There is not enough darkness in this world to extinguish the light of one small candle—Spanish proverb
We reflect on the light, not only the shadow, cast by events to recognise what is possible: educators already have professional approaches, tools and resources that can support themselves and young children in such moments.
The devastating events of Friday 15 March continue to reverberate in a week we would normally be assembling educator resources for Harmony Day—21 March. This is when the community usually gathers, feasts and enjoys the beautiful, diverse cultures that have helped build Australian life.
Instead the week began with thoughts of trauma and loss. In place of the decorations and dances of Harmony Day the media is full of interviews with gun control experts, psychologists and political commentators.
We were struck by how little in the ECA cupboard can prepare us for such large-scale destruction carried out by a single human being and directed towards people they didn’t know. The events expose our vulnerability and sense of inadequacy. Yet they also expose the strength, love and grace lying hidden in our midst.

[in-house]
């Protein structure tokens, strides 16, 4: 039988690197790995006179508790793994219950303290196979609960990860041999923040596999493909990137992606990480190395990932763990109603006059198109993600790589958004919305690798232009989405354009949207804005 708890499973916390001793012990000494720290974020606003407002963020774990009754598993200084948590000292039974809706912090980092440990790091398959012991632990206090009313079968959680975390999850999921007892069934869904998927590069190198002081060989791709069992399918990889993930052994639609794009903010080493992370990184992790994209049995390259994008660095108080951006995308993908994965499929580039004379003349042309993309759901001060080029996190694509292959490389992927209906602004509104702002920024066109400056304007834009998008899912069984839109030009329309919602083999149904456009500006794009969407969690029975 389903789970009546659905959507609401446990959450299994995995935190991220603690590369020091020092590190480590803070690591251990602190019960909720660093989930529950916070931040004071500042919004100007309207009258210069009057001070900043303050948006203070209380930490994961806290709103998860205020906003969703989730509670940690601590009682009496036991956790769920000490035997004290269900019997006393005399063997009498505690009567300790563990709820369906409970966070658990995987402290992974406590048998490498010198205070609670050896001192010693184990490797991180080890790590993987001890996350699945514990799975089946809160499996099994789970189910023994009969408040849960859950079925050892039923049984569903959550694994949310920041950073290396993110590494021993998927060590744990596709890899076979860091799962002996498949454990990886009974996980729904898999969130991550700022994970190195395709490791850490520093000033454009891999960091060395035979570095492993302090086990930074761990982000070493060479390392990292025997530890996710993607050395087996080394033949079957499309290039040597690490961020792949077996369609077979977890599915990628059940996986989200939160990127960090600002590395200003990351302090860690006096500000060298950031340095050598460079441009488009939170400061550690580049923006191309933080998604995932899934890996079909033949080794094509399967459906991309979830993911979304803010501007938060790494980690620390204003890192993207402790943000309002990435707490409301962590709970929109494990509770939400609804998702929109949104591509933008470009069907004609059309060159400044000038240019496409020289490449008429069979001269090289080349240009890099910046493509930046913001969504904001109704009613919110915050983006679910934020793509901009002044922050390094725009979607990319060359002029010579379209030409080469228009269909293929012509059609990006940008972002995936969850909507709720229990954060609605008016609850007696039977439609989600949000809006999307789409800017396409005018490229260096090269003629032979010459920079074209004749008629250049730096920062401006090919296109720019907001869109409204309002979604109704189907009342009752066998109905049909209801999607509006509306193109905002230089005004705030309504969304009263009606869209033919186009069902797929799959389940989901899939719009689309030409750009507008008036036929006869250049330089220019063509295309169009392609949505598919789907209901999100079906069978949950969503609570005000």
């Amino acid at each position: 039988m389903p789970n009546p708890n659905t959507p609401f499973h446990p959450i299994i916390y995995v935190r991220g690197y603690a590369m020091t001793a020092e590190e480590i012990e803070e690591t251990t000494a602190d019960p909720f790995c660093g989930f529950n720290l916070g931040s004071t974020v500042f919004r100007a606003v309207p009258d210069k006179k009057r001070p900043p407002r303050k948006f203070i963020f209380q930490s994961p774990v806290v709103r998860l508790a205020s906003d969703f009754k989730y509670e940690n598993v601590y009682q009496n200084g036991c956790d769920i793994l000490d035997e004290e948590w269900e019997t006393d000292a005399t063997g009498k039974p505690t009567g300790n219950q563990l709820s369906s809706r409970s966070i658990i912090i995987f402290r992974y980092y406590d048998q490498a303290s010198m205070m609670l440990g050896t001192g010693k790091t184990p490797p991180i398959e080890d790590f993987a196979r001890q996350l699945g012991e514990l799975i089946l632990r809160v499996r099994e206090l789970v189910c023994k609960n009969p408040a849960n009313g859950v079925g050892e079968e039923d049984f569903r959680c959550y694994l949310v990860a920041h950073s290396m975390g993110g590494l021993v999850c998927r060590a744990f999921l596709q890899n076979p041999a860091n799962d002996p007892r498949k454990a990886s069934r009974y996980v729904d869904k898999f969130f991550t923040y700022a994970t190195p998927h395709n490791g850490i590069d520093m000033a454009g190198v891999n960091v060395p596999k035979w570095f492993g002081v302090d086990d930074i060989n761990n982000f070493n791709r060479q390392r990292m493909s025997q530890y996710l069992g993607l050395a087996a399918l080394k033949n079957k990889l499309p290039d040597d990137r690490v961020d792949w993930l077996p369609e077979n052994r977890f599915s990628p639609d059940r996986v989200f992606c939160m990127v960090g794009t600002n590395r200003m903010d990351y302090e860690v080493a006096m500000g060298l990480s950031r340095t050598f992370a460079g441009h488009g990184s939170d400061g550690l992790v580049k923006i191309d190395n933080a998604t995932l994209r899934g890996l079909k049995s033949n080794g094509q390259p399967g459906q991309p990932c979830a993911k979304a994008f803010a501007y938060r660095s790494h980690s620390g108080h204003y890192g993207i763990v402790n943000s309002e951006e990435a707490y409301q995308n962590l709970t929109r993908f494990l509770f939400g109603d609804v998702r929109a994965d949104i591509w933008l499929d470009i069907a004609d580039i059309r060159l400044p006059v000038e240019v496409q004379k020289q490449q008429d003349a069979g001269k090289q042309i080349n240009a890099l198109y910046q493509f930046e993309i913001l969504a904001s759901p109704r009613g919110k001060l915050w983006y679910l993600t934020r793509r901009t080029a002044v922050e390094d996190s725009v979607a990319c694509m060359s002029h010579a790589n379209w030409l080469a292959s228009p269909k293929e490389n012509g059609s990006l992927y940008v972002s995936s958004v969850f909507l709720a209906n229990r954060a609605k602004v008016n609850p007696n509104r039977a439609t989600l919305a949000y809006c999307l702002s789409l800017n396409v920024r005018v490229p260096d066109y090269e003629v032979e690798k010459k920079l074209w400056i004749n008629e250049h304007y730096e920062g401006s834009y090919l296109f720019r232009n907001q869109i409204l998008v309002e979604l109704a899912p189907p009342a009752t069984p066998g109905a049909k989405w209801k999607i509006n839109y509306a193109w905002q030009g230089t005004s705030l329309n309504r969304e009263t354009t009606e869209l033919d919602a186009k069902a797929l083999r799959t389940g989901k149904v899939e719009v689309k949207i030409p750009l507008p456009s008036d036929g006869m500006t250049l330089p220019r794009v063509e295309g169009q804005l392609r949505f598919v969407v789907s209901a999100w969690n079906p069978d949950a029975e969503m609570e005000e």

As educators and carers of young children we want to take the chance to reflect on the light, not only the shadow, cast by this tragedy; the power of ordinary goodness and extraordinary leadership and take the time to recognise that educators already have unique tools that can carry us and the children in our care through this time.
What can we do?
It’s not possible to determine a ‘best response’ while we are still grappling with unfolding events. It’s a time for reflecting, listening and coming together.
- The tools of critical reflection, listening, resetting the environment and close observation are central to educators’ work with children every day. These are the tools for difficult times.